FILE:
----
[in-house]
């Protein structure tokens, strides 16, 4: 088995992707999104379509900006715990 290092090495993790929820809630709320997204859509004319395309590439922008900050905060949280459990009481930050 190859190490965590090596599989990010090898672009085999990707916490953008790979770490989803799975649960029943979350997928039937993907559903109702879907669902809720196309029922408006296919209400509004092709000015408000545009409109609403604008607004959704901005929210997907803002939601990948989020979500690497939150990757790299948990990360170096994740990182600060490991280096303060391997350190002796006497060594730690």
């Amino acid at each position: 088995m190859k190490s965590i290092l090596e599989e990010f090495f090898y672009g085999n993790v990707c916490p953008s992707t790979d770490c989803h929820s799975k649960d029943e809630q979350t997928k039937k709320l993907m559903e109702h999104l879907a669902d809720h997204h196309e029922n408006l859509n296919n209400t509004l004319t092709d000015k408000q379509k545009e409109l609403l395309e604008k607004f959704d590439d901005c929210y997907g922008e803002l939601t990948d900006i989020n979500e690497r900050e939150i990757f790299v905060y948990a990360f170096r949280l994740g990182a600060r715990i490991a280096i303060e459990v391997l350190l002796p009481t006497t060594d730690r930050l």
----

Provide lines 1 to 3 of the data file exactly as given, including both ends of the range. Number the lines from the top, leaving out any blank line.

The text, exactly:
[in-house]
């Protein structure tokens, strides 16, 4: 088995992707999104379509900006715990 290092090495993790929820809630709320997204859509004319395309590439922008900050905060949280459990009481930050 190859190490965590090596599989990010090898672009085999990707916490953008790979770490989803799975649960029943979350997928039937993907559903109702879907669902809720196309029922408006296919209400509004092709000015408000545009409109609403604008607004959704901005929210997907803002939601990948989020979500690497939150990757790299948990990360170096994740990182600060490991280096303060391997350190002796006497060594730690």
């Amino acid at each position: 088995m190859k190490s965590i290092l090596e599989e990010f090495f090898y672009g085999n993790v990707c916490p953008s992707t790979d770490c989803h929820s799975k649960d029943e809630q979350t997928k039937k709320l993907m559903e109702h999104l879907a669902d809720h997204h196309e029922n408006l859509n296919n209400t509004l004319t092709d000015k408000q379509k545009e409109l609403l395309e604008k607004f959704d590439d901005c929210y997907g922008e803002l939601t990948d900006i989020n979500e690497r900050e939150i990757f790299v905060y948990a990360f170096r949280l994740g990182a600060r715990i490991a280096i303060e459990v391997l350190l002796p009481t006497t060594d730690r930050l």